Of course, this wasn’t all Lincoln’s doing, but as president he set the tone for others to follow as great leaders always do. It would have been just as easy to hang all the rebel commanders and make life miserable for the vanquished. But Lincoln knew better. He knew how that would turn out. It would have been interesting to see how much more quickly we would have healed as a nation had Lincoln lived to serve a full second term. Instead, the zealots and self-righteous decided to “fix” Lincoln’s initial proposals for reconstruction and nearly managed to destroy all that President Lincoln had sought to establish in the process.

I am convinced God put Abraham Lincoln in our history for a reason. His presidency is more evidence that God has blessed this country. Whether that blessing continues today is debatable.  But that’s a different story for a different day. Today, it is fitting that all Americans honor our 16th president and give thanks to God for placing the right man in the right situation at the right time. Happy birthday, Mr. President, and thank you for your service to our country.

Thanksgiving 2018: President Lincoln’s Thanksgiving Proclamation

Thank you, Mr. President.

It has seemed to me fit and proper that they should be solemnly, reverently, and gratefully acknowledged as with one heart and one voice by the whole American people. I do, therefore, invite my fellow-citizens in every part of the United States, and also those who are at sea and those who are sojourning in foreign lands, to set apart and observe the last Thursday of November next as a day of thanksgiving and praise to our beneficent Father who dwelleth in the heavens. And I recommend to them that, while offering up the ascriptions justly due to him for such singular deliverances and blessings, they do also, with humble penitence for our national perverseness and disobedience, commend to his tender care all those who have become widows, orphans, mourners, or sufferers in the lamentable civil strife in which we are unavoidably engaged, and fervently implore the interposition of the almighty hand to heal the wounds of the nation, and to restore it, as soon as may be consistent with the Divine purposes, to the full enjoyment of peace, harmony, tranquillity, and union.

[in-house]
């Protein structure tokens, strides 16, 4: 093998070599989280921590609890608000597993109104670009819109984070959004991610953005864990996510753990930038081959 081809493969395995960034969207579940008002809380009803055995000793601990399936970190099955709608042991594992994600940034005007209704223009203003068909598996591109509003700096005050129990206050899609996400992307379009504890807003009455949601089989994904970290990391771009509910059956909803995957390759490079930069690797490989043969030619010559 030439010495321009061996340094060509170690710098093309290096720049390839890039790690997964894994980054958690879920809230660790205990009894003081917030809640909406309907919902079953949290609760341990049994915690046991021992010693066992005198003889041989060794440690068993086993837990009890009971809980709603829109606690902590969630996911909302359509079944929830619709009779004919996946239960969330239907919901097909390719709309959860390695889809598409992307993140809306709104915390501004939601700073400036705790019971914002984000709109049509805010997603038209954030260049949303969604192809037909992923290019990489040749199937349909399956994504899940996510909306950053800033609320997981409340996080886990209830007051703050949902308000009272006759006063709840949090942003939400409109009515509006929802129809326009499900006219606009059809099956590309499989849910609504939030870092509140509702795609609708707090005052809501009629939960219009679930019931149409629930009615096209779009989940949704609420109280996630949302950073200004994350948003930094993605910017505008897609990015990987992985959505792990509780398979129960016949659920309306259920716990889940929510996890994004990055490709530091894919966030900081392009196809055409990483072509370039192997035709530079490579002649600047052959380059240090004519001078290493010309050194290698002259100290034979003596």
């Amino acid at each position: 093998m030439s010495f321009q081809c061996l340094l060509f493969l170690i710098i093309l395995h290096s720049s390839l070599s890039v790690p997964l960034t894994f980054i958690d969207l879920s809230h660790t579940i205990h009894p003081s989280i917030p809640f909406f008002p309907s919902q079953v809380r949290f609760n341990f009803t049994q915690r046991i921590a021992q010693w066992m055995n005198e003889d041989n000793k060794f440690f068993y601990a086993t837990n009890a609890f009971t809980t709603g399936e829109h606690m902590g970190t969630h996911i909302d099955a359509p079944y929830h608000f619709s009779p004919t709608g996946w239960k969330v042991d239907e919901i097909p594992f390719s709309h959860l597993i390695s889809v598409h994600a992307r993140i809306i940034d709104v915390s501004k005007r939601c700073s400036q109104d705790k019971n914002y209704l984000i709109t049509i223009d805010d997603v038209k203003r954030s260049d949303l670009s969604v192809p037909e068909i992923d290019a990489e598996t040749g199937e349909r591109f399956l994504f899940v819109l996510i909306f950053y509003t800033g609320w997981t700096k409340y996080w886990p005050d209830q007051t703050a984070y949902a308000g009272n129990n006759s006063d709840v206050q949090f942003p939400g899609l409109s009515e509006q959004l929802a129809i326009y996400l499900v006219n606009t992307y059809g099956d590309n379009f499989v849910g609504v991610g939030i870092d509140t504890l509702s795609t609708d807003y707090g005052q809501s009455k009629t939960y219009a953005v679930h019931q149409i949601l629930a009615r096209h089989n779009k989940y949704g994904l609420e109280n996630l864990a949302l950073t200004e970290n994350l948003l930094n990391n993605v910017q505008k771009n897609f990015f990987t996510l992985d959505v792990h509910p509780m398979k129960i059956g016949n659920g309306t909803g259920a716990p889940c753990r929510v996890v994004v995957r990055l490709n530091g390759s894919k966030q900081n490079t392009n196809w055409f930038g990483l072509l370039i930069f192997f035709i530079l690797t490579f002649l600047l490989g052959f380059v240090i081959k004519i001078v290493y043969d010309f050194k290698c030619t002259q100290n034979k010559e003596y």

Read the whole thing and give thanks for the country in which we live, warts and all.

Thanksgiving 2018: A Very Brief History of Thanksgiving

After the first successful harvest in November of 1621, Governor William Bradford decided to organize a celebration, a festive three-day feast remembered today as America’s first “Thanksgiving.” The Governor gathered together the colonists along with a group of their Native American allies including Massasoit, Chief of the Wampanoag tribe for the celebration.

The only written account of the festivities comes from Pilgrim Edward Winslow’s journal in which he describes how Governor Bradford sent out a party of four men on a “fowling” expedition prior to the celebration and that the Wampanoag guests arrived bearing five deer.

Due to the lack of ovens on the Mayflower and the dwindling sugar supply by the fall of 1621 historians suggest that the traditional dinner and deserts we have today may not have been on the menu during the event. Many believe the feast more likely consisted of a variety of traditional Native American fare such as deer, lobster, seal and swan along with local fruits and vegetables.

Read it all.